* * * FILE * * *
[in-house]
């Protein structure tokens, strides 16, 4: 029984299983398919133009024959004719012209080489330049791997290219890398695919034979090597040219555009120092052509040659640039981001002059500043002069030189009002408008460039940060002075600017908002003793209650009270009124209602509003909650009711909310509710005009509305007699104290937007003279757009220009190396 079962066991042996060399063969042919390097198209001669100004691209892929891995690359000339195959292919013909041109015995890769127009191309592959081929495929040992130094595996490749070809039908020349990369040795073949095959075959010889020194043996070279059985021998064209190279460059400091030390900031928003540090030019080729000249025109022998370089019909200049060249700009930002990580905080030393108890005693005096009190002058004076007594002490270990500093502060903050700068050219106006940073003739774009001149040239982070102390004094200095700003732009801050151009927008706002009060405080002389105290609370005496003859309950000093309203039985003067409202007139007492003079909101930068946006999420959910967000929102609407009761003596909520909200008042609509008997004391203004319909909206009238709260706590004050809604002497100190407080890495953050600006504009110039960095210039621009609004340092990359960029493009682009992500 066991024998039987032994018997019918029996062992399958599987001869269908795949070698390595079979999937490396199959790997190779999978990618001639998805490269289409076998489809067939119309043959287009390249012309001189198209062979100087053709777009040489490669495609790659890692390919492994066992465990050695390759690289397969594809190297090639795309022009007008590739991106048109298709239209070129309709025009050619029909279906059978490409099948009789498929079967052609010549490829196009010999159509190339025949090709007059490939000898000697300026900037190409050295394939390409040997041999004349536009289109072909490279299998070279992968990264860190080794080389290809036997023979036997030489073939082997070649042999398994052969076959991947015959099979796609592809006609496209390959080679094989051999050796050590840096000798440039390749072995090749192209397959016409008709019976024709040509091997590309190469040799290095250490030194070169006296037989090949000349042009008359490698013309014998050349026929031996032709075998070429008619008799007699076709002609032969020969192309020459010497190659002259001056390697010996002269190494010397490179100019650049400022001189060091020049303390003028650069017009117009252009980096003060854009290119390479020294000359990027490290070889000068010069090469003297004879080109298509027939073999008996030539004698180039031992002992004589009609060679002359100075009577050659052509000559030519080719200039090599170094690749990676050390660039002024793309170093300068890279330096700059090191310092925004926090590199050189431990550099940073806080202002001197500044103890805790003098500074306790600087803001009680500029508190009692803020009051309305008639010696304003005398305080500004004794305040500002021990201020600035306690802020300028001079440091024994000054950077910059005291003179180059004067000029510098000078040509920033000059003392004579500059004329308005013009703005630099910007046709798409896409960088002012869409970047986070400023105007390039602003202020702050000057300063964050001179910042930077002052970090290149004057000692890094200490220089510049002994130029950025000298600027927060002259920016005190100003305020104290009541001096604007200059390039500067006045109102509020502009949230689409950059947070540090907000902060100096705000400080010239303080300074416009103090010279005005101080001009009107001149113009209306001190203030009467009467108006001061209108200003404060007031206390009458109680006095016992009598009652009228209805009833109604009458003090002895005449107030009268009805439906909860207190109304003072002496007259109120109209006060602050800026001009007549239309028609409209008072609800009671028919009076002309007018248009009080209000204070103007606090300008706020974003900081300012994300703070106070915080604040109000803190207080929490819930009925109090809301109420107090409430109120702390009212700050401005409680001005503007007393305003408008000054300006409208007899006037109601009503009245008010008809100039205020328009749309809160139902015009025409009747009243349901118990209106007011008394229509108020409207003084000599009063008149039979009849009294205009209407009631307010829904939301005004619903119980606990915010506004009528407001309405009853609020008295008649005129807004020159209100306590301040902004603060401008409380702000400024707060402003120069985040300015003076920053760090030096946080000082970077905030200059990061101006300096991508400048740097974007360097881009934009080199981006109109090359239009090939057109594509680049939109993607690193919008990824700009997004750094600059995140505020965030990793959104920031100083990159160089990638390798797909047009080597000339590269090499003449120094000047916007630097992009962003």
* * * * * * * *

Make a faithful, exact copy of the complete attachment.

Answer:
[in-house]
């Protein structure tokens, strides 16, 4: 029984299983398919133009024959004719012209080489330049791997290219890398695919034979090597040219555009120092052509040659640039981001002059500043002069030189009002408008460039940060002075600017908002003793209650009270009124209602509003909650009711909310509710005009509305007699104290937007003279757009220009190396 079962066991042996060399063969042919390097198209001669100004691209892929891995690359000339195959292919013909041109015995890769127009191309592959081929495929040992130094595996490749070809039908020349990369040795073949095959075959010889020194043996070279059985021998064209190279460059400091030390900031928003540090030019080729000249025109022998370089019909200049060249700009930002990580905080030393108890005693005096009190002058004076007594002490270990500093502060903050700068050219106006940073003739774009001149040239982070102390004094200095700003732009801050151009927008706002009060405080002389105290609370005496003859309950000093309203039985003067409202007139007492003079909101930068946006999420959910967000929102609407009761003596909520909200008042609509008997004391203004319909909206009238709260706590004050809604002497100190407080890495953050600006504009110039960095210039621009609004340092990359960029493009682009992500 066991024998039987032994018997019918029996062992399958599987001869269908795949070698390595079979999937490396199959790997190779999978990618001639998805490269289409076998489809067939119309043959287009390249012309001189198209062979100087053709777009040489490669495609790659890692390919492994066992465990050695390759690289397969594809190297090639795309022009007008590739991106048109298709239209070129309709025009050619029909279906059978490409099948009789498929079967052609010549490829196009010999159509190339025949090709007059490939000898000697300026900037190409050295394939390409040997041999004349536009289109072909490279299998070279992968990264860190080794080389290809036997023979036997030489073939082997070649042999398994052969076959991947015959099979796609592809006609496209390959080679094989051999050796050590840096000798440039390749072995090749192209397959016409008709019976024709040509091997590309190469040799290095250490030194070169006296037989090949000349042009008359490698013309014998050349026929031996032709075998070429008619008799007699076709002609032969020969192309020459010497190659002259001056390697010996002269190494010397490179100019650049400022001189060091020049303390003028650069017009117009252009980096003060854009290119390479020294000359990027490290070889000068010069090469003297004879080109298509027939073999008996030539004698180039031992002992004589009609060679002359100075009577050659052509000559030519080719200039090599170094690749990676050390660039002024793309170093300068890279330096700059090191310092925004926090590199050189431990550099940073806080202002001197500044103890805790003098500074306790600087803001009680500029508190009692803020009051309305008639010696304003005398305080500004004794305040500002021990201020600035306690802020300028001079440091024994000054950077910059005291003179180059004067000029510098000078040509920033000059003392004579500059004329308005013009703005630099910007046709798409896409960088002012869409970047986070400023105007390039602003202020702050000057300063964050001179910042930077002052970090290149004057000692890094200490220089510049002994130029950025000298600027927060002259920016005190100003305020104290009541001096604007200059390039500067006045109102509020502009949230689409950059947070540090907000902060100096705000400080010239303080300074416009103090010279005005101080001009009107001149113009209306001190203030009467009467108006001061209108200003404060007031206390009458109680006095016992009598009652009228209805009833109604009458003090002895005449107030009268009805439906909860207190109304003072002496007259109120109209006060602050800026001009007549239309028609409209008072609800009671028919009076002309007018248009009080209000204070103007606090300008706020974003900081300012994300703070106070915080604040109000803190207080929490819930009925109090809301109420107090409430109120702390009212700050401005409680001005503007007393305003408008000054300006409208007899006037109601009503009245008010008809100039205020328009749309809160139902015009025409009747009243349901118990209106007011008394229509108020409207003084000599009063008149039979009849009294205009209407009631307010829904939301005004619903119980606990915010506004009528407001309405009853609020008295008649005129807004020159209100306590301040902004603060401008409380702000400024707060402003120069985040300015003076920053760090030096946080000082970077905030200059990061101006300096991508400048740097974007360097881009934009080199981006109109090359239009090939057109594509680049939109993607690193919008990824700009997004750094600059995140505020965030990793959104920031100083990159160089990638390798797909047009080597000339590269090499003449120094000047916007630097992009962003």